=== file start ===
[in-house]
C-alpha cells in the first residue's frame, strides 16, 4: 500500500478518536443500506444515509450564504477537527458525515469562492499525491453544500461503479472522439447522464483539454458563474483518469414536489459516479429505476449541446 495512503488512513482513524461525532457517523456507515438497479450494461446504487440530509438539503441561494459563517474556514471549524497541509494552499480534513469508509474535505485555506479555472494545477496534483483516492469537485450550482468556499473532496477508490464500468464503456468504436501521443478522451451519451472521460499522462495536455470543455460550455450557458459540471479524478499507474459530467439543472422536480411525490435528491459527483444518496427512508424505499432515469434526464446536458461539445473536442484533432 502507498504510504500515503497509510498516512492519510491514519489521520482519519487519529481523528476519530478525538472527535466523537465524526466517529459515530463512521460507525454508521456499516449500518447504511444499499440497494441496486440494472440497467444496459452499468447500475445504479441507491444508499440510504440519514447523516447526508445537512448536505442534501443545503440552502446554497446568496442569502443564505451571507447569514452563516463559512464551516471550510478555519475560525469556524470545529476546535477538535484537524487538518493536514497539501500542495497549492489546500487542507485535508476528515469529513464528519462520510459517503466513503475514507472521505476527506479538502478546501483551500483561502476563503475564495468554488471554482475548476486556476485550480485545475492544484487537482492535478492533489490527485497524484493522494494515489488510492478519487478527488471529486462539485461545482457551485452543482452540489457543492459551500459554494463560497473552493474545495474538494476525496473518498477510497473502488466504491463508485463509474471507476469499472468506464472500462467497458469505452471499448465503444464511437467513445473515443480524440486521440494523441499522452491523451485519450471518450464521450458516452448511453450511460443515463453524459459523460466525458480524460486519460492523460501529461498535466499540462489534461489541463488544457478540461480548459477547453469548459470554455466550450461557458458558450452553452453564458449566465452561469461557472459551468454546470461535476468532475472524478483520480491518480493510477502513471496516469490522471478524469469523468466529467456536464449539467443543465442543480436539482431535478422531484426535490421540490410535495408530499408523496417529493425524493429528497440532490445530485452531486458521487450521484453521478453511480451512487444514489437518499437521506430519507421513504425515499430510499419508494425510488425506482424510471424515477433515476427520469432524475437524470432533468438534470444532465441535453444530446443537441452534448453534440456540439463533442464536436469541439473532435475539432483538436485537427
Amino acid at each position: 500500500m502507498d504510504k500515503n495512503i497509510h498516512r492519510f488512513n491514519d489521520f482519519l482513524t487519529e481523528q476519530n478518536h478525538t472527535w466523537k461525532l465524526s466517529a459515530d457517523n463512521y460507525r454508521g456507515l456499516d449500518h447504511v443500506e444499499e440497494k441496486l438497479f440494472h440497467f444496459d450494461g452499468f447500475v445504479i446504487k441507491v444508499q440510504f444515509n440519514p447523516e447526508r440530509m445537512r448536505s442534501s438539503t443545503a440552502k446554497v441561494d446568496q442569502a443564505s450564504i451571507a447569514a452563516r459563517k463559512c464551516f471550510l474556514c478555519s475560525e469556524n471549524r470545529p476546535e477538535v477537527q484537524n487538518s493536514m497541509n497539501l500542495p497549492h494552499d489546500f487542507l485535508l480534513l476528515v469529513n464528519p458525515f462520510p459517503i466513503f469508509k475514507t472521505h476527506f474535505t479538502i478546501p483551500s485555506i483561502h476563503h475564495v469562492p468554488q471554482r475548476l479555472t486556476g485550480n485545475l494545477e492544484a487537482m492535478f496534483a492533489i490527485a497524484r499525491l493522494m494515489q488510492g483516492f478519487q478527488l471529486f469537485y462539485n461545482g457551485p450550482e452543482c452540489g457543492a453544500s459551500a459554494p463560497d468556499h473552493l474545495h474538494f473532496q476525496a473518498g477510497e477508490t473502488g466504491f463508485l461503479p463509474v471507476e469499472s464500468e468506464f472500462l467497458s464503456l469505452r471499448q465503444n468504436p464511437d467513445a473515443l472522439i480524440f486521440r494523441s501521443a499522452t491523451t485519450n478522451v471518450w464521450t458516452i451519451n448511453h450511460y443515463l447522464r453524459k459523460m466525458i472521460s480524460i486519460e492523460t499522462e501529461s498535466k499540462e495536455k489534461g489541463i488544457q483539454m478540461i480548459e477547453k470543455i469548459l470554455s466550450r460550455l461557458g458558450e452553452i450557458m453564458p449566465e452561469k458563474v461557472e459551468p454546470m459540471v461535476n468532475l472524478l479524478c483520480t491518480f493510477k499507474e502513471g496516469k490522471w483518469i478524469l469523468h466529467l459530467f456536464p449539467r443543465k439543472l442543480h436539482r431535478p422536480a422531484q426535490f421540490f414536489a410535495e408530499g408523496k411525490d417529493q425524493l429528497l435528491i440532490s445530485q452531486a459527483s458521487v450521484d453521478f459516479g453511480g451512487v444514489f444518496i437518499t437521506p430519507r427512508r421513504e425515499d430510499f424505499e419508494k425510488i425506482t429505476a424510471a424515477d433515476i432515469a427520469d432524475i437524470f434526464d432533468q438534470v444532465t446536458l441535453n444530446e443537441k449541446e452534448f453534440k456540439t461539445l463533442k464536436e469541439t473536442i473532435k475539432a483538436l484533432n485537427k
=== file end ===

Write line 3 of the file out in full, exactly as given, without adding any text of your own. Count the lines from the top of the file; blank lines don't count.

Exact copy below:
Amino acid at each position: 500500500m502507498d504510504k500515503n495512503i497509510h498516512r492519510f488512513n491514519d489521520f482519519l482513524t487519529e481523528q476519530n478518536h478525538t472527535w466523537k461525532l465524526s466517529a459515530d457517523n463512521y460507525r454508521g456507515l456499516d449500518h447504511v443500506e444499499e440497494k441496486l438497479f440494472h440497467f444496459d450494461g452499468f447500475v445504479i446504487k441507491v444508499q440510504f444515509n440519514p447523516e447526508r440530509m445537512r448536505s442534501s438539503t443545503a440552502k446554497v441561494d446568496q442569502a443564505s450564504i451571507a447569514a452563516r459563517k463559512c464551516f471550510l474556514c478555519s475560525e469556524n471549524r470545529p476546535e477538535v477537527q484537524n487538518s493536514m497541509n497539501l500542495p497549492h494552499d489546500f487542507l485535508l480534513l476528515v469529513n464528519p458525515f462520510p459517503i466513503f469508509k475514507t472521505h476527506f474535505t479538502i478546501p483551500s485555506i483561502h476563503h475564495v469562492p468554488q471554482r475548476l479555472t486556476g485550480n485545475l494545477e492544484a487537482m492535478f496534483a492533489i490527485a497524484r499525491l493522494m494515489q488510492g483516492f478519487q478527488l471529486f469537485y462539485n461545482g457551485p450550482e452543482c452540489g457543492a453544500s459551500a459554494p463560497d468556499h473552493l474545495h474538494f473532496q476525496a473518498g477510497e477508490t473502488g466504491f463508485l461503479p463509474v471507476e469499472s464500468e468506464f472500462l467497458s464503456l469505452r471499448q465503444n468504436p464511437d467513445a473515443l472522439i480524440f486521440r494523441s501521443a499522452t491523451t485519450n478522451v471518450w464521450t458516452i451519451n448511453h450511460y443515463l447522464r453524459k459523460m466525458i472521460s480524460i486519460e492523460t499522462e501529461s498535466k499540462e495536455k489534461g489541463i488544457q483539454m478540461i480548459e477547453k470543455i469548459l470554455s466550450r460550455l461557458g458558450e452553452i450557458m453564458p449566465e452561469k458563474v461557472e459551468p454546470m459540471v461535476n468532475l472524478l479524478c483520480t491518480f493510477k499507474e502513471g496516469k490522471w483518469i478524469l469523468h466529467l459530467f456536464p449539467r443543465k439543472l442543480h436539482r431535478p422536480a422531484q426535490f421540490f414536489a410535495e408530499g408523496k411525490d417529493q425524493l429528497l435528491i440532490s445530485q452531486a459527483s458521487v450521484d453521478f459516479g453511480g451512487v444514489f444518496i437518499t437521506p430519507r427512508r421513504e425515499d430510499f424505499e419508494k425510488i425506482t429505476a424510471a424515477d433515476i432515469a427520469d432524475i437524470f434526464d432533468q438534470v444532465t446536458l441535453n444530446e443537441k449541446e452534448f453534440k456540439t461539445l463533442k464536436e469541439t473536442i473532435k475539432a483538436l484533432n485537427k